THE FAST-MOVING frontier of financial innovation can seem an intimidating place. Concepts such as decentralisation, distributed ledgers and symmetric encryption can befuddle the outsider. Scholars and regulators may therefore have been relieved to spot parallels between the burgeoning world of stablecoins—digital tokens that are pegged to an existing currency or commodity—and America’s free-banking era of the 19th century. Indeed, recent discussions about stablecoins have sparked a lively debate around the history of privately issued money.
Together the dozens of stablecoins in existence, which include Dai, Tether and USD coin, have a market capitalisation of close to $150bn. As they have exploded in value, their similarity to banks has begun to exercise regulators. Like banks, they in effect take deposits and promise immediate redemption; if many holders want to withdraw their money at the same time, and the issuer holds risky assets, then the digital coins could be in danger of collapsing. On November 30th Janet Yellen, America’s treasury secretary, said that the tokens presented “significant risks” and pressed for more regulation.
Before America instituted a national currency in 1863, banks issued their own banknotes, backed by assets and redeemable for gold or silver. Critics of stablecoins often point to this period of free banking, and the example of unstable “wildcat” banks in particular, as a cautionary tale. Gary Gensler, the chairman of the Securities and Exchange Commission, America’s main markets watchdog, and Elizabeth Warren, a Democratic senator, have both compared stablecoins to wildcats, as has a recent paper by Gary Gorton of Yale University and Jeffery Zhang of the Federal Reserve. The comparison is not so clear-cut, however.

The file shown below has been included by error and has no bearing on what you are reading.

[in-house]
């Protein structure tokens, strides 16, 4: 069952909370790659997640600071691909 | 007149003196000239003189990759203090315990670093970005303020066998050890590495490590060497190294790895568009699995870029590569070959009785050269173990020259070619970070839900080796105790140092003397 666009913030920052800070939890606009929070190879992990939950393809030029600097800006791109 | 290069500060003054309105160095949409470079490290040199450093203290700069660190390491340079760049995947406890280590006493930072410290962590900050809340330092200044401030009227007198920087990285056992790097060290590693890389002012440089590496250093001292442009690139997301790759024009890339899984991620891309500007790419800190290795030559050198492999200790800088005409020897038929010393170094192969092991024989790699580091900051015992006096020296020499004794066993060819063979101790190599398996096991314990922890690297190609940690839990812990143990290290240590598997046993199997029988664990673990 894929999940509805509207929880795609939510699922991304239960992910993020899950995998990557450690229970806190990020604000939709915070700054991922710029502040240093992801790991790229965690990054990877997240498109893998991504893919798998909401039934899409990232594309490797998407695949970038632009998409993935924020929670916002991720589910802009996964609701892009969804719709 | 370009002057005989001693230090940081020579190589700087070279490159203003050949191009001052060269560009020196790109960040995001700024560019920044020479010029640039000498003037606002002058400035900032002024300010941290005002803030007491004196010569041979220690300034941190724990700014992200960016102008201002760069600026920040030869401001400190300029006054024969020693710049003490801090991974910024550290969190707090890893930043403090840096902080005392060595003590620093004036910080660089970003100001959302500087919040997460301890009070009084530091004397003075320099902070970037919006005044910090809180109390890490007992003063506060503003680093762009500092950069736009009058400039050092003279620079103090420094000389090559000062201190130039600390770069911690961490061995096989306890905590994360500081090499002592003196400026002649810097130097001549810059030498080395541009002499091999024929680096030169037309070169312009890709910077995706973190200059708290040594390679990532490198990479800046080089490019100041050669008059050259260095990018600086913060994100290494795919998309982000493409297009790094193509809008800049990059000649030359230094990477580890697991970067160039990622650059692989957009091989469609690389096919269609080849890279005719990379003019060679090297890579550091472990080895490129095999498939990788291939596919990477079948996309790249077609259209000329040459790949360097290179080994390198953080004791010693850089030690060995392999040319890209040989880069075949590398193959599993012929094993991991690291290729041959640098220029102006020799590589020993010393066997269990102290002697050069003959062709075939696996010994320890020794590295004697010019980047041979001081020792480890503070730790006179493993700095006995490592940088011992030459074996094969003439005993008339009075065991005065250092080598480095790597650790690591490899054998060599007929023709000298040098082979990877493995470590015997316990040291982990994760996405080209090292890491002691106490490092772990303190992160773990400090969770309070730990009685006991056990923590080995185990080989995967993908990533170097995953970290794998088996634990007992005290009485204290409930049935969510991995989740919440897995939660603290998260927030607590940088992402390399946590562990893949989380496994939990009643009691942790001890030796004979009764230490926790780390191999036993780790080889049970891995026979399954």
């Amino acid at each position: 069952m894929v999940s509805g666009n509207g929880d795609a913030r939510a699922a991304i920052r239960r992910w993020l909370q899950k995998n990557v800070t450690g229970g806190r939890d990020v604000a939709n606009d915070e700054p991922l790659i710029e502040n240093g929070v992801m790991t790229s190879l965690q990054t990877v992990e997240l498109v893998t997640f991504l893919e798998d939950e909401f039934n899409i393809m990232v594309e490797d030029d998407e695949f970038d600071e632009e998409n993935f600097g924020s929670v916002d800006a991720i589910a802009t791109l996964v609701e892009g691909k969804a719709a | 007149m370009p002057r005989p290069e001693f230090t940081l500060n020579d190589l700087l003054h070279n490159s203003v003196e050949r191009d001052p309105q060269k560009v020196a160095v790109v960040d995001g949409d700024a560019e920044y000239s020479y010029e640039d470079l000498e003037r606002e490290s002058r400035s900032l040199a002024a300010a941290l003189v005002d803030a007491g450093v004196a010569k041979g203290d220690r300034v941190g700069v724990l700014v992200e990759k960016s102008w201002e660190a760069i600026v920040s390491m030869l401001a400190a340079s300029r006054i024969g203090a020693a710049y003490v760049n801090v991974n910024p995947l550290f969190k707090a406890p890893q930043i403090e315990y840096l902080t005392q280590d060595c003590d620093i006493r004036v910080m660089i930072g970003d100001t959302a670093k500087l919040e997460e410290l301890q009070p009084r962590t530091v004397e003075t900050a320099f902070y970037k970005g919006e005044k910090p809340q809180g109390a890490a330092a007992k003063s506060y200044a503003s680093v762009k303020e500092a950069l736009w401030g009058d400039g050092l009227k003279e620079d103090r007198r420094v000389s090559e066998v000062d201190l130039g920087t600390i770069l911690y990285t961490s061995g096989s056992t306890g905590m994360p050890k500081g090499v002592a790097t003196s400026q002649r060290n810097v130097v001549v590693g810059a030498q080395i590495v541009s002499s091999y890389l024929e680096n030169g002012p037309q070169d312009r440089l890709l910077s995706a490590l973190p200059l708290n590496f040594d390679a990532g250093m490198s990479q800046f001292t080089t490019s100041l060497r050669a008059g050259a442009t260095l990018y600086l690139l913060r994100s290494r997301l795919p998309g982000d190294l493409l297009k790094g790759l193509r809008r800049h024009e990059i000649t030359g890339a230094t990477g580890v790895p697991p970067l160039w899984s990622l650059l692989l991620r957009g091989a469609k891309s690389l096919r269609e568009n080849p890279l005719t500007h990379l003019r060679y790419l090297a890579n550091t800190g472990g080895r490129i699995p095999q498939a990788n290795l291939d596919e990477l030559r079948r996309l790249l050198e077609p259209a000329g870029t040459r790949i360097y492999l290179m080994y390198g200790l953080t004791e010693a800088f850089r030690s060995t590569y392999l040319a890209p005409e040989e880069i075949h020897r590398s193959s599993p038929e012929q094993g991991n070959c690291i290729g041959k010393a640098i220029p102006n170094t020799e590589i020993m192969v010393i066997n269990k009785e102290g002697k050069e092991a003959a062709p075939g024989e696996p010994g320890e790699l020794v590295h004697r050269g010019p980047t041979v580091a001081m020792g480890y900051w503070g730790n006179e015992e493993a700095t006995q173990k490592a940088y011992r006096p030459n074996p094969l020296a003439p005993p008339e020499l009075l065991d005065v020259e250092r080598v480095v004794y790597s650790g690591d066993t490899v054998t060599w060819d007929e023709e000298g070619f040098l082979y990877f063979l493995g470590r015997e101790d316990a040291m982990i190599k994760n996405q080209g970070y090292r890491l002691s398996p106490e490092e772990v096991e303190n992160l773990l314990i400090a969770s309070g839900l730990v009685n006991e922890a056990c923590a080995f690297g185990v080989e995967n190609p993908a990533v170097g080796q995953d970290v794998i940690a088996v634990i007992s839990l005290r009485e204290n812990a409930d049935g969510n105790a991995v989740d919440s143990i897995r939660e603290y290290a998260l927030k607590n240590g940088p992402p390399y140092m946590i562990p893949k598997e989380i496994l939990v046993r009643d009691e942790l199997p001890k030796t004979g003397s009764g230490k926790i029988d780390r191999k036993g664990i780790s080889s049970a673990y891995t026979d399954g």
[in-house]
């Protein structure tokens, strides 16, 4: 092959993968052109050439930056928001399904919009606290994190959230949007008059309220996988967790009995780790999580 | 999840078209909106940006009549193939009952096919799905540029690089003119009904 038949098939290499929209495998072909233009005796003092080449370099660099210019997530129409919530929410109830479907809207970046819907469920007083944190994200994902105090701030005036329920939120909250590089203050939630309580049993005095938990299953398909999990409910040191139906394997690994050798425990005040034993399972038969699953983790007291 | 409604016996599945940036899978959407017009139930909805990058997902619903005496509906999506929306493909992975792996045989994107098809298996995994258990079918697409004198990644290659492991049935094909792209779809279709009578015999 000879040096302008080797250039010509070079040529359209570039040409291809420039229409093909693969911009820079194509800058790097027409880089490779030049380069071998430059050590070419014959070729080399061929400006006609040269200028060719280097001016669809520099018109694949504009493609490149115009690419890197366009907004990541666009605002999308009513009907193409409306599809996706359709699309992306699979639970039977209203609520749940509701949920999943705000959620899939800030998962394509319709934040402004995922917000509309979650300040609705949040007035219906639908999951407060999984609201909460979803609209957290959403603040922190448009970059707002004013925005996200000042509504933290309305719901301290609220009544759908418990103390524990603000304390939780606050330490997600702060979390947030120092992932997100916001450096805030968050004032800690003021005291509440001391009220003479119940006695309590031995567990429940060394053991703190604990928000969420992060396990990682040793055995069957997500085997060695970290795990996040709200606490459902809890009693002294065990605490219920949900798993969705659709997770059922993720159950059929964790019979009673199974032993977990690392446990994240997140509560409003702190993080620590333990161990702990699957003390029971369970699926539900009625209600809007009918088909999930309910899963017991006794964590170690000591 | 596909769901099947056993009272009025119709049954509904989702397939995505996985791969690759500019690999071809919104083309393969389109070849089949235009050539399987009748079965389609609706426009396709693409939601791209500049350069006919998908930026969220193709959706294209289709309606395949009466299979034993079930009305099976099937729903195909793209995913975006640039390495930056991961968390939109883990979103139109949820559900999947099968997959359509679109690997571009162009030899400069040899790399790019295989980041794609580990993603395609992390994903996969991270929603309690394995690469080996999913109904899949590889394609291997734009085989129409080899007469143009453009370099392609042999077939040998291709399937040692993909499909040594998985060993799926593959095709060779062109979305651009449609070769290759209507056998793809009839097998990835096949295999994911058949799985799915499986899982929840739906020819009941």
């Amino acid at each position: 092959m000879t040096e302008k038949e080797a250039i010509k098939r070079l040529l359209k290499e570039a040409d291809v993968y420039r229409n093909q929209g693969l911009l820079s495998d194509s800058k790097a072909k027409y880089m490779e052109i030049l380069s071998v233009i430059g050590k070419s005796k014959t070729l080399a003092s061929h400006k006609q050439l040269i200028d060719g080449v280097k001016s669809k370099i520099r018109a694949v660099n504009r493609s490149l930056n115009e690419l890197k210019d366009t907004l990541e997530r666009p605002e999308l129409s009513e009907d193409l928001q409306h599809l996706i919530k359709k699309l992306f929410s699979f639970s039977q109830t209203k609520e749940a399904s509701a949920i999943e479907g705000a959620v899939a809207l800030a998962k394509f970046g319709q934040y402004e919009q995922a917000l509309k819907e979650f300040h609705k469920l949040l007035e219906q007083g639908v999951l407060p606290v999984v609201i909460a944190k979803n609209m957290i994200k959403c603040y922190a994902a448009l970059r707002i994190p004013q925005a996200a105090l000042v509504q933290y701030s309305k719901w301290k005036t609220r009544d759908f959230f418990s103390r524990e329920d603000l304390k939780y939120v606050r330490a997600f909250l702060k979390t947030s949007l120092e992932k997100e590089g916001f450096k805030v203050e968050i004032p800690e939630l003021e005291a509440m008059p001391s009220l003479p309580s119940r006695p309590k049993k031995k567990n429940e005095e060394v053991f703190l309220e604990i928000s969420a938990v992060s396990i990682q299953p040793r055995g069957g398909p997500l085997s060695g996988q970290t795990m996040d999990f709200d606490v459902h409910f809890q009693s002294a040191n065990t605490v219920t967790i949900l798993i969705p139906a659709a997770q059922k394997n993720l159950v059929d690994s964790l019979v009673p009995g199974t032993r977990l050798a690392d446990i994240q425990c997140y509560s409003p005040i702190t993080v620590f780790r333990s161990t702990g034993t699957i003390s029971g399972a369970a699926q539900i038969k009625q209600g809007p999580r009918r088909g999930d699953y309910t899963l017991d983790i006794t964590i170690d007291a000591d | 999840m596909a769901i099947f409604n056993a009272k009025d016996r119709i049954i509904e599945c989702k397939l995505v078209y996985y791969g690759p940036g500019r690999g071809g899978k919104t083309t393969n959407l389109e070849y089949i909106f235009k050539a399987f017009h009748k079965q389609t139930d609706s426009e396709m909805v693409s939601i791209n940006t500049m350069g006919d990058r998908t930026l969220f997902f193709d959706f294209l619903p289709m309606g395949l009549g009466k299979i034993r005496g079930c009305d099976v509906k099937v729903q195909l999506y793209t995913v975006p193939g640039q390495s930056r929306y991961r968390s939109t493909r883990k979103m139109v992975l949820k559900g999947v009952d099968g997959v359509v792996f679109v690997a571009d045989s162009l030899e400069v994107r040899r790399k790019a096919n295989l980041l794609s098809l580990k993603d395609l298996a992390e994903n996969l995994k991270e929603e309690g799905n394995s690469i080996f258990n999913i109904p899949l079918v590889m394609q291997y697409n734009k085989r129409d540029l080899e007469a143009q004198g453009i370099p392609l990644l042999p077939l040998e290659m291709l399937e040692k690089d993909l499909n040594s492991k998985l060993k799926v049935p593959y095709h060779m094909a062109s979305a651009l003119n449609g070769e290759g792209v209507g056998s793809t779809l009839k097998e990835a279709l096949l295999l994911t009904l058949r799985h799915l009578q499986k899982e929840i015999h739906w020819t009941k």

The lack of a national currency before 1863 created obvious economic inefficiencies. Dollars issued by unfamiliar banks a long way from home traded at a discount, due to the lack of information about the financial health of their issuers. For the issuing bank, having notes circulate far away was an advantage, since the holders were very unlikely to turn up to redeem them. This arrangement led to the appearance of scam artists like Andrew Dexter, who bought up banks across north-eastern America and issued huge volumes of fraudulent notes. One bank was found to have issued around $580,000—around $13m in today’s money—while holding all of $86.48 in precious-metal specie. In another case in 1838, state officials in Michigan found that the boxes which should have contained the coins for which depositors could redeem their notes were bulked up with lead and broken glass.
Critics argue that the comparisons with stablecoins are clear. Tether, the largest single stablecoin…